Materials and Methods Top


A cross-sectional survey assessing knowledge of traumatic tooth fracture management among dental professionals was conducted in Saudi Arabia and the UK. Ethical approval had been obtained from Princess Nourah Bint Abdulrahman University (PNU) Institutional Review Board (#18-0189).

Sample size calculation was carried out by taking the total number of registered dentists in the UK General Dental Council[23] located in both England and Scotland, as well as those registered in the Saudi Commission for Health Specialties,[24] which totaled 53,000 dentists, a population variance of 50%, confidence level 0.05, and margin of error 7.5. The result was 171. However, due to the unpredictable response rate in such studies, the sample size was set at an achievable 400.

In the UK, randomly selected dental professionals were approached during two dental conferences held in London, England, and Edinburgh, Scotland, during July 2018, as well as during a dental meeting in one of London's dental colleges. After explaining the survey objective, those who expressed interest in participating were asked to provide their E-mail contact information, to which the online survey link was sent accordingly. The survey was also sent to dental professionals in randomly selected dental clinics in both cities.

The survey's self-administered questionnaire was first pilot tested on dental professionals at PNU, College of Dentistry, dental clinics. It consisted of two parts: the first part contained seven questions relating to the participants' demographic data, self-assessment of their dental trauma knowledge, and how frequently they treat trauma in permanent dentition. The second part included ten questions related to the management of trauma case scenarios focused on crown and root fracture.

Dental professionals were asked to choose one correct answer for each scenario. The correct answers were based on the IADT guidelines.[17],[19] A scale of knowledge was designed based on a score equal to the total number of correct answers. Scores that range from 0 to 3 were considered “poor knowledge,” while scores ranging from 4 to 7 and 8–10 were “moderate knowledge” and “excellent knowledge,” respectively.[17],[19]

Using SPSS software (IBM Corp., version 27.0, Chicago, IL, USA), descriptive data analysis was carried out to determine the distribution of demographic and professional characteristics. Participants were categorized based on specialty into endodontists and GPs. The mean difference of correct responses between the two categories was determined using independent t-test. Stepwise multiple regression analysis was used to determine the association between demographic and professional characteristics and the number of correct answers. Frequency of treating dental trauma according to specialty was analyzed using Chi-square test. Statistical significance was set at P < 0.05.


  Results Top


One hundred eighty-two individuals participated in this survey, setting the response rate at 45.5%. The ratio of endodontists to GPs was 1:4. Analysis of demographic and professional characteristics [Table 1] showed that the majority (70%) of the participants were below the age of 30 years and working in the governmental sector. There were a slightly higher number of male participants compared to females. The majority of the GPs were Saudi, while the majority of the participating endodontists were from the UK.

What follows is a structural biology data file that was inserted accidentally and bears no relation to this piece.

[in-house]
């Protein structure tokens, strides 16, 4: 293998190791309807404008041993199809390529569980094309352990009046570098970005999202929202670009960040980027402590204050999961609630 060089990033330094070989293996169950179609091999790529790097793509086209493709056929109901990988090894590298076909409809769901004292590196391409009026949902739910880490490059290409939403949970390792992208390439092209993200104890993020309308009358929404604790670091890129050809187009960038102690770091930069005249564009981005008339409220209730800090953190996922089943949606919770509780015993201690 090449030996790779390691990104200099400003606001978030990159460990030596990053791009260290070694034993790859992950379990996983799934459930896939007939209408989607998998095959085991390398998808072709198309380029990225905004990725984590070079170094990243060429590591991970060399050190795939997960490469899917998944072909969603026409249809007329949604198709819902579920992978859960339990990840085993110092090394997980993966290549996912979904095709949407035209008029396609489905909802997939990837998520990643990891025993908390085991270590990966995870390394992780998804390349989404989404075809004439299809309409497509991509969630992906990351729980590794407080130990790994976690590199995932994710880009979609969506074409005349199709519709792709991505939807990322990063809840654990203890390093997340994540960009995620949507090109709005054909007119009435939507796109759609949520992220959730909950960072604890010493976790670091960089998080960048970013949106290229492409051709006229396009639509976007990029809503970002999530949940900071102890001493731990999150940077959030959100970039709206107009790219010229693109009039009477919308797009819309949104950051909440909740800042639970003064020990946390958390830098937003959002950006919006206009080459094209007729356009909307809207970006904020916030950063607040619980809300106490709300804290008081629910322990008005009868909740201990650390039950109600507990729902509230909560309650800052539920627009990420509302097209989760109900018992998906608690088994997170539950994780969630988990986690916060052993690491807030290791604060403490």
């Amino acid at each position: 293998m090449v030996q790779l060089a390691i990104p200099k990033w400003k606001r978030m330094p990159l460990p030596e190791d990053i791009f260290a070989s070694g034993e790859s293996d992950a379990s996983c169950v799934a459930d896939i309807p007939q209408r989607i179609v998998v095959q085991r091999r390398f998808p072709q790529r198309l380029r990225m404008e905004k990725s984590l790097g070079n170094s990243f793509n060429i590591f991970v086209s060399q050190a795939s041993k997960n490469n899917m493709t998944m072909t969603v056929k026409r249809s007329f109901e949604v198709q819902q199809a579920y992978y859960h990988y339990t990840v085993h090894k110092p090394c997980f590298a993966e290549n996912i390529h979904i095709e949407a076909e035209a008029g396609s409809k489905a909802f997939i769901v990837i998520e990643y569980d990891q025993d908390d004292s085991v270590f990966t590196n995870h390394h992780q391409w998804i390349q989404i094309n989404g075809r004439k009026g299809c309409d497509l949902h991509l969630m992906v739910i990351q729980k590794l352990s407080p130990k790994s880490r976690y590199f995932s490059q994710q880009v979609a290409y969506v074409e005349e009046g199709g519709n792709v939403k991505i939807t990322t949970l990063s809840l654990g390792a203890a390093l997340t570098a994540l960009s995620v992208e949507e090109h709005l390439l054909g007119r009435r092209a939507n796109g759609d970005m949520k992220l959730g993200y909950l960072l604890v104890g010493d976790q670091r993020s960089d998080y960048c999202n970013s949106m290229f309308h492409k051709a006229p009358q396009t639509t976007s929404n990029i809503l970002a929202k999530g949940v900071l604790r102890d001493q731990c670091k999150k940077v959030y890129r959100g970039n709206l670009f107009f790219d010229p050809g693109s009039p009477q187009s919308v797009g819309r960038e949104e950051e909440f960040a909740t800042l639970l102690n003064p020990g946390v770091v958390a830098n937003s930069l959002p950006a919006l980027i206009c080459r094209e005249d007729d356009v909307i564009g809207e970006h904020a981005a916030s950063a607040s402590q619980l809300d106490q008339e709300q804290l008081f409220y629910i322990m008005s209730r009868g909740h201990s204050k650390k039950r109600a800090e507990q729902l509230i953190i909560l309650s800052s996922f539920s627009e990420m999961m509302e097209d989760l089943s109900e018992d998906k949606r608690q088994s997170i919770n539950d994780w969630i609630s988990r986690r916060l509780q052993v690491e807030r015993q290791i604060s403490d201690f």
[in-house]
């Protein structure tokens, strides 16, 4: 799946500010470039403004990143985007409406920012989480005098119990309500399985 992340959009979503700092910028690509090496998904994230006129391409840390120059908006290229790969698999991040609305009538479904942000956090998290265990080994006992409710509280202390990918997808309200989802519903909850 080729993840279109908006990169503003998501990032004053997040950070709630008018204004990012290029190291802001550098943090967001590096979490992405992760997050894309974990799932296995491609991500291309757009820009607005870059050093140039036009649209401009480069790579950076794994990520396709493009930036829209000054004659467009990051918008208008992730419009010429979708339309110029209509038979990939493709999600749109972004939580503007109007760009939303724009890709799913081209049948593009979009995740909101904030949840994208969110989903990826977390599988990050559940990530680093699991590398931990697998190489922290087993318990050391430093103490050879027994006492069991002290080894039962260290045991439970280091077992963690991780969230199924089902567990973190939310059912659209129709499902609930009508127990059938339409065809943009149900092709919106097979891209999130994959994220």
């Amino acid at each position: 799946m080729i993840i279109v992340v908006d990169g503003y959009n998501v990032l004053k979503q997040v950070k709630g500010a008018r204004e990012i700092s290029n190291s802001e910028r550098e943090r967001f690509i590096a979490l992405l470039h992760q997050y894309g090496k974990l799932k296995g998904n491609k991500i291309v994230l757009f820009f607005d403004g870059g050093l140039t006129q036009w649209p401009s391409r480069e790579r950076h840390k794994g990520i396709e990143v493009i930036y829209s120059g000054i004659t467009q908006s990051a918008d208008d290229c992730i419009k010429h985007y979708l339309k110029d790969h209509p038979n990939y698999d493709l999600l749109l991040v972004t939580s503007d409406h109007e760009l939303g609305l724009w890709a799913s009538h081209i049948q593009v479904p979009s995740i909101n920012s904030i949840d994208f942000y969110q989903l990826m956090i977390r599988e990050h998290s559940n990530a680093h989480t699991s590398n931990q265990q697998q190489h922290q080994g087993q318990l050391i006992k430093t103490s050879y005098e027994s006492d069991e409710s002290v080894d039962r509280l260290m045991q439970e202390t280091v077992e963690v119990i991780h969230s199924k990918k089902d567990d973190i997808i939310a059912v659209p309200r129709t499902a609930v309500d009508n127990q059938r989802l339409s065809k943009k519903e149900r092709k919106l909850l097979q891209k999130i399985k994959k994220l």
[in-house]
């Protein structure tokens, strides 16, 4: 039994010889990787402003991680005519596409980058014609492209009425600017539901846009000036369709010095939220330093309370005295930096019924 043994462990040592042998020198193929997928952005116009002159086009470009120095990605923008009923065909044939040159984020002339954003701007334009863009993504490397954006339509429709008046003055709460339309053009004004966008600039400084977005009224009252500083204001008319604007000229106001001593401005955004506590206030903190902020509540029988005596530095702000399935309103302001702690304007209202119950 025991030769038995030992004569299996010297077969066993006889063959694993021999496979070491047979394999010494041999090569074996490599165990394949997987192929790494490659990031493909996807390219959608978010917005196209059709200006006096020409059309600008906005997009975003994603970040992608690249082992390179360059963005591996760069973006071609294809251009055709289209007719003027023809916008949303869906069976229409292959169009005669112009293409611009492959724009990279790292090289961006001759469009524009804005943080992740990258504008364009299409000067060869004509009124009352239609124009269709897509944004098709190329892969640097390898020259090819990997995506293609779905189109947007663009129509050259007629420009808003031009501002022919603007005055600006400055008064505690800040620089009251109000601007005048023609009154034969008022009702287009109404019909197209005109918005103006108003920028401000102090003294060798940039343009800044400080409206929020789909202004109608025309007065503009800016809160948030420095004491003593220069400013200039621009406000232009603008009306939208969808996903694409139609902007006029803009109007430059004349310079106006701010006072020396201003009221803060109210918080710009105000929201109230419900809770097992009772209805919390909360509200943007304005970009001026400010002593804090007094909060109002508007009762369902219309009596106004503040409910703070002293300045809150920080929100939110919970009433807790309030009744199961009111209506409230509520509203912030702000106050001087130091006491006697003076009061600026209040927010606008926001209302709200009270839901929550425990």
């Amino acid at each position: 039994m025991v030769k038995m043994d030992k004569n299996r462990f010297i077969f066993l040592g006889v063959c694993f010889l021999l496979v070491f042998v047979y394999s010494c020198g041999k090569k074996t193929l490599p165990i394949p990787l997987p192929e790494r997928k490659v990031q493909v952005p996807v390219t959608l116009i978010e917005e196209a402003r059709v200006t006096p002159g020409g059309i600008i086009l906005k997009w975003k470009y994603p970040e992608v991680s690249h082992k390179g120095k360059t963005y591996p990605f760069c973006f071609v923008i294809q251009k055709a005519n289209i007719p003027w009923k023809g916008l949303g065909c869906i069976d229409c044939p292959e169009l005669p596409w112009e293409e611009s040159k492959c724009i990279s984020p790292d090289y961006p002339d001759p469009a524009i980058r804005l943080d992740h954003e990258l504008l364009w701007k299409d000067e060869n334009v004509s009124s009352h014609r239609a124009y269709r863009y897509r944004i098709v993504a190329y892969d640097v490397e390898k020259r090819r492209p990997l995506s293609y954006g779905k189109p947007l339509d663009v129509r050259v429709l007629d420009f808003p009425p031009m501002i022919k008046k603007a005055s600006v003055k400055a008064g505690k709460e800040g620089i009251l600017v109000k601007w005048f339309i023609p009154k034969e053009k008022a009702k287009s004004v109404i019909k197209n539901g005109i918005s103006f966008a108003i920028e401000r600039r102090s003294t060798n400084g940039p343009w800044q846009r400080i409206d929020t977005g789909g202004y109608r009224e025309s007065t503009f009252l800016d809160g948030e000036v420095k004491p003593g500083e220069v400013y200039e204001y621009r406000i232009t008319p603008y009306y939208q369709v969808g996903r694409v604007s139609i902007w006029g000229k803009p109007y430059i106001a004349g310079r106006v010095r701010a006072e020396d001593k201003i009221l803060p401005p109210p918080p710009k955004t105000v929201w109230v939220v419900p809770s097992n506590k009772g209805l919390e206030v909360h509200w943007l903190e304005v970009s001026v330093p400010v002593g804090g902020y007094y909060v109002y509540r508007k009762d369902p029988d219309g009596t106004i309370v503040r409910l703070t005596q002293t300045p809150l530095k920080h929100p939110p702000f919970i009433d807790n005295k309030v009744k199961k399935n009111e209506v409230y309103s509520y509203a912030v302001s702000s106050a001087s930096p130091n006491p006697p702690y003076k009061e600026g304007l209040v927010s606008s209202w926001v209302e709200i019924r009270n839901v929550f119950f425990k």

Table 1: Demographic and professional characteristics among endodontists and general practitioners

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The assessment of participants' knowledge in managing traumatic tooth fracture using different scenarios is summarized in [Table 2]. No participant was able to answer all the questions correctly. Endodontists arrived at the maximum number of correct answers of 8 out of 10. Although the mean scores for both endodontists and GPs were in the moderate range, knowledge of traumatic tooth fracture management was influenced by the participant having an endodontic specialty (P = 0.001). The distribution of correct answers according to specialty for each clinical scenario is shown in [Figure 1]. The mean number of correct answers among endodontists (5.46) was significantly higher than that among GPs (4.54) (P = 0.004).
Figure 1: Distribution of correct answers by endodontists and general practitioners for each clinical scenario about management of traumatic tooth fracture

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Table 2: Assessment of knowledge in managing traumatic tooth fracture using different scenarios, n (%)

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Regardless of the participants' specialty, the majority reported that they rarely treat TDIs. However, there was a statistically significant association between the frequency of TDI management and participants' specialty: management of TDIs was more frequent among endodontists (P = 0.009).

Although the majority of the endodontists had self-evaluated their knowledge as comprehensive, whereas GPs self-evaluated their knowledge as sufficient but incomplete, there was no significant association between the level of participants' knowledge based on self-evaluation and their actual knowledge as measured by the number of correct answers (P = 0.610) [Table 3].